Dogs who eat a processed and commercial diet rely on supplements from essential vitamins and fats to thrive. You can add several convenient sources of good fats to your dog's daily nutrition to avoid any deficiencies and to help bolster good health -- but before you make any adjustments to your dog's dietary intake, consult your veterinarian.
Omega-3 fatty acids come in the form of alpha-linolenic acid, eicosapentaenoic acid and docosahexaenoic acid. These fatty acids can be found in fish oil and flaxseed oil as well as in nuts and seeds such as walnuts and flaxseed.
Omega-6 fatty acids exist in the form of linolenic acid, gamma-linolenic acid, dihomo-gamma-linolenic acid, and arachidonic acid. These omega-6 fats are found naturally in poultry, eggs, whole grains and corn oil. Cashews, pecans, pine nuts and walnuts are other good sources of omega-6 fatty acids.
Benefits of Omegas
Good fats from omega-3 and omega-6 help alleviate allergies and autoimmune conditions, as well as arthritis and other inflammatory diseases. These fats also promote healthy coat and skin, and promote eye health. Fatty acids can slow or prevent the growth of yeast infections in dogs and can help prevent heart problems and cancer.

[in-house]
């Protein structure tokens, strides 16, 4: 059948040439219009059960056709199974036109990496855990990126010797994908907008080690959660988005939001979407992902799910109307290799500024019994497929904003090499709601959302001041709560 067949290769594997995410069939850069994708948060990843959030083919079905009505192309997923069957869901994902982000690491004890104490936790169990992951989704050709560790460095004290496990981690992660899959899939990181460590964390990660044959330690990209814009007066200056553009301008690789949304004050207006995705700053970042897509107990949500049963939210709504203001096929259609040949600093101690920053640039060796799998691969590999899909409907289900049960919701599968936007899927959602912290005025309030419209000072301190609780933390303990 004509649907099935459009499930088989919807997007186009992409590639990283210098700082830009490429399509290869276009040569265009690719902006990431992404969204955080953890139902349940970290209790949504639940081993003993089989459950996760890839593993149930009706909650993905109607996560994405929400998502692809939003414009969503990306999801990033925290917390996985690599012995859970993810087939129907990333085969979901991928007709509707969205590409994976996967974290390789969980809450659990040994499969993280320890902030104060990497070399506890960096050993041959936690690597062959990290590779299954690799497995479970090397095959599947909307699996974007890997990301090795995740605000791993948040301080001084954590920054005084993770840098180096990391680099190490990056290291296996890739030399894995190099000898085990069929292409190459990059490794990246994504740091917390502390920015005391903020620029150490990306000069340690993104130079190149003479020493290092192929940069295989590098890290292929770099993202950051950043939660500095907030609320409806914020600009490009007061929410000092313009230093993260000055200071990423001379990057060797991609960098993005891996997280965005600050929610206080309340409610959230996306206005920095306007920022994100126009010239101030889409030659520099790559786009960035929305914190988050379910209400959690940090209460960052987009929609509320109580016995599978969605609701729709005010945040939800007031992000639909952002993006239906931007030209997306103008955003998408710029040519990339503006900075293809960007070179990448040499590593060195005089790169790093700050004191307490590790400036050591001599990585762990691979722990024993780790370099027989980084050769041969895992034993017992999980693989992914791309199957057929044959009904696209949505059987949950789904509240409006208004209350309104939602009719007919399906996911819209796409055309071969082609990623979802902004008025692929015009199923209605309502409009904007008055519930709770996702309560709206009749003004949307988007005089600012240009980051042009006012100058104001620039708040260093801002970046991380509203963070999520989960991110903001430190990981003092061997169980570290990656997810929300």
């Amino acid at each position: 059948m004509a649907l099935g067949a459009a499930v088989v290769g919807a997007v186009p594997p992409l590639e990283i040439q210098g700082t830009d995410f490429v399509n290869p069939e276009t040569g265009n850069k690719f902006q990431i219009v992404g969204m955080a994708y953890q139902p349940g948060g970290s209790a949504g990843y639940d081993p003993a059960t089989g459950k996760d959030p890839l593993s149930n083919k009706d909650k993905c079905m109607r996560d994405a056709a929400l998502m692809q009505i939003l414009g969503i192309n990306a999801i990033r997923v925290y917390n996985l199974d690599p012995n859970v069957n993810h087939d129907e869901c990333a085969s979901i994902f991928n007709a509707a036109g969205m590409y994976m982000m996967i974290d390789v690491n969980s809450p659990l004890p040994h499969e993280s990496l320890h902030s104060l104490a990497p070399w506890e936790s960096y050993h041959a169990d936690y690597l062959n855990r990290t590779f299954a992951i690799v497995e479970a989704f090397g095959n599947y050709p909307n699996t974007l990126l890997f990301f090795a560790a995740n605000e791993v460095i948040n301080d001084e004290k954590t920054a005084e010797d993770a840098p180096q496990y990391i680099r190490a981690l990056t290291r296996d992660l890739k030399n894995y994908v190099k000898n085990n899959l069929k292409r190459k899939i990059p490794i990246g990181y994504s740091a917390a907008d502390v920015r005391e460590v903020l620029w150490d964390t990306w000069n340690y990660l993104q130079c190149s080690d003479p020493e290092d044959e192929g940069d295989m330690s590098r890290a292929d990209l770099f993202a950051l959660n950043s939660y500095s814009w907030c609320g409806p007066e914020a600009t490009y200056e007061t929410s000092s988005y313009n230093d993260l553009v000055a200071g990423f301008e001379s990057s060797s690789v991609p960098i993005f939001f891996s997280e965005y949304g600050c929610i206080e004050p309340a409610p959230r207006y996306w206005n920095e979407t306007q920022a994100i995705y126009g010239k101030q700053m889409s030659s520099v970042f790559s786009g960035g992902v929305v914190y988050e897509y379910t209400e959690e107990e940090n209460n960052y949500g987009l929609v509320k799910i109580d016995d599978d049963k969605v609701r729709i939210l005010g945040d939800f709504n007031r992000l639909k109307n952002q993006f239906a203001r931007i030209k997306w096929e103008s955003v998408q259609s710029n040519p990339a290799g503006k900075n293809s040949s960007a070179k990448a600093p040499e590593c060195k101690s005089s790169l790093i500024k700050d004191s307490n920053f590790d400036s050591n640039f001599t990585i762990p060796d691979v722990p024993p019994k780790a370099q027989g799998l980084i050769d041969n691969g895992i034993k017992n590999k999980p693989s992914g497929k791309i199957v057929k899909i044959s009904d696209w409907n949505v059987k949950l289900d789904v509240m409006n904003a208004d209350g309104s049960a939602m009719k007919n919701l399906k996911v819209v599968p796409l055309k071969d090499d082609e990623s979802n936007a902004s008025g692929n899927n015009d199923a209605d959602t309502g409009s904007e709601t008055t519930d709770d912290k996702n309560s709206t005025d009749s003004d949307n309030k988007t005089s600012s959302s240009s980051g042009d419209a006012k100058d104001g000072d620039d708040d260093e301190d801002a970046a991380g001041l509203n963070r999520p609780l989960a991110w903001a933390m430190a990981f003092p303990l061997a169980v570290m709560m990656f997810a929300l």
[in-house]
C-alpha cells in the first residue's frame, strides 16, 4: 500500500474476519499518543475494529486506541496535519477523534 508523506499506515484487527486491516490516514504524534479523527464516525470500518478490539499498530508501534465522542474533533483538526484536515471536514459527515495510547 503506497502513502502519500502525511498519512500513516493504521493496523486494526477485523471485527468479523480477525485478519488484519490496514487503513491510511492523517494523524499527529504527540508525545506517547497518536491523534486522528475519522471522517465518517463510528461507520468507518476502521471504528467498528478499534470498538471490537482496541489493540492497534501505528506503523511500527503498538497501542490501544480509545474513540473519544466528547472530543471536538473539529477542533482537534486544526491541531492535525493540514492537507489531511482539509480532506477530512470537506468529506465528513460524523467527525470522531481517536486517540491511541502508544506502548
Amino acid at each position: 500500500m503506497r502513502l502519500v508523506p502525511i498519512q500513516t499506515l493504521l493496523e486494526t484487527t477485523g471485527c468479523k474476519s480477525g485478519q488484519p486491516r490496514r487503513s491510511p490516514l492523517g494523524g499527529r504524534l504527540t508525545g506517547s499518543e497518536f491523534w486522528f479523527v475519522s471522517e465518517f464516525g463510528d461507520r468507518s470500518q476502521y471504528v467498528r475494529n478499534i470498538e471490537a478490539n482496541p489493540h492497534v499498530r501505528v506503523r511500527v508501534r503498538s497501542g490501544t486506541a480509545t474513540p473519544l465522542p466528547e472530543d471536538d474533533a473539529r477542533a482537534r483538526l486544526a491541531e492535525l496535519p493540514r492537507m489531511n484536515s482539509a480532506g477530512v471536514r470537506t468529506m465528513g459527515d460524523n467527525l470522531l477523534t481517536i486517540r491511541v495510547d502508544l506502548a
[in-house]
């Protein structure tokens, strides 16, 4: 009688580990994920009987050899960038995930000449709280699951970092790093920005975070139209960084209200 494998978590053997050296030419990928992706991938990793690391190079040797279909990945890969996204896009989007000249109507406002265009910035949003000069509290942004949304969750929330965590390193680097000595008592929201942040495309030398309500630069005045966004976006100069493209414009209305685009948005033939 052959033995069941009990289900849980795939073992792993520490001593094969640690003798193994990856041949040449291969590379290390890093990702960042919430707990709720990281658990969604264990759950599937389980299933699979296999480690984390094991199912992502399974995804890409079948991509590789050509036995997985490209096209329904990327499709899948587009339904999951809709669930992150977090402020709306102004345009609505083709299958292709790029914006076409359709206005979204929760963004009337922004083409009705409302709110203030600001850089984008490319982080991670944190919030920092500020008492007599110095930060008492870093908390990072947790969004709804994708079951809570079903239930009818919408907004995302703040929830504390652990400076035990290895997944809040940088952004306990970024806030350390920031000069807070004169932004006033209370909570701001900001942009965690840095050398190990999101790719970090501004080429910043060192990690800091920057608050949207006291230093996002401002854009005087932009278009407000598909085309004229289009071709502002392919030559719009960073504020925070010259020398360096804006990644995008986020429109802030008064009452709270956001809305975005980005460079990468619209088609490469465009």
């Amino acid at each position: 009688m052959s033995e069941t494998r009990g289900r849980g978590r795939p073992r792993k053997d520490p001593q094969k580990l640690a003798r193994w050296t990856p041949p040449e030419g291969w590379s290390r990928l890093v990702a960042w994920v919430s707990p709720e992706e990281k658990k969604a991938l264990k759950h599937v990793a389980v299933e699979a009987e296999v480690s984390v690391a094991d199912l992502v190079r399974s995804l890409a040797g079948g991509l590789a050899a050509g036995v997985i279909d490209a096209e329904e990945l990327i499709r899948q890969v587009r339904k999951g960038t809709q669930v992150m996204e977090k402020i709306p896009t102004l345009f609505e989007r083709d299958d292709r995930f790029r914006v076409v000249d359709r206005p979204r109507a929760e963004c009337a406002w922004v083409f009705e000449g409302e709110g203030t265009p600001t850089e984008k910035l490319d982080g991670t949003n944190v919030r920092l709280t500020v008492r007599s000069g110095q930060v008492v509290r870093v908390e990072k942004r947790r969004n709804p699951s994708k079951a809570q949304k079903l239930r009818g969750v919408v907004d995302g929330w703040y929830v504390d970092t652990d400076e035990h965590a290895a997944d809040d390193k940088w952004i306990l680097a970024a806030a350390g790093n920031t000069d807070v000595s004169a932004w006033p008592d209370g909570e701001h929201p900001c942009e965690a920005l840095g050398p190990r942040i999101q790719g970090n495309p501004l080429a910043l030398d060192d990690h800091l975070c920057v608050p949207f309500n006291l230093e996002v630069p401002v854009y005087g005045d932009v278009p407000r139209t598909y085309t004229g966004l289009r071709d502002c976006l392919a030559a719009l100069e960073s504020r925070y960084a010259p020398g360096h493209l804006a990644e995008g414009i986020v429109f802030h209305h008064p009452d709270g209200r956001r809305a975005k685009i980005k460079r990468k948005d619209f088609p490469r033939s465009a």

Signs of Deficiency
You may notice in your dog a general failure to thrive, such as failure to gain weight and poor development. Without good fats in his system, a dog's immune system will suffer and his kidney and liver may degenerate. In cases of severe deficiency, your dog may exhibit some behavioral abnormalities, slow-healing wounds, and in breeding dogs, miscarriage in females and sterility in males. When you notice such symptoms, supplementing the diet without consulting your vet is not the way to go. Your vet needs to be in on all your supplement and diet decisions.
It's important to monitor the dosages and ratios of omega-3 and omega-6 fatty acids in your dog's diet. Veterinarians recommend a 10-to-1 to 5-to-1 ratio of omega-6 to omega-3 acids. Most dog foods have high levels of omega-6s, enough to normally fulfill your dog's daily dietary needs. If your vet approves of supplemental omega oils, heed manufacturers' recommendations for daily dosages, taking the nutrition already in your dog's food into account to avoid any overdosing toxicity.
Olivia Kight is an experienced online and print writer and editor. She graduated with a Bachelor of Arts in 2012, and has worked on education, family life and counseling publications. She also gained valuable knowledge shadowing a zoo veterinarian and grooming and socialize show dogs, and now spends her time writing and training her spunky young labradoodle, Booker.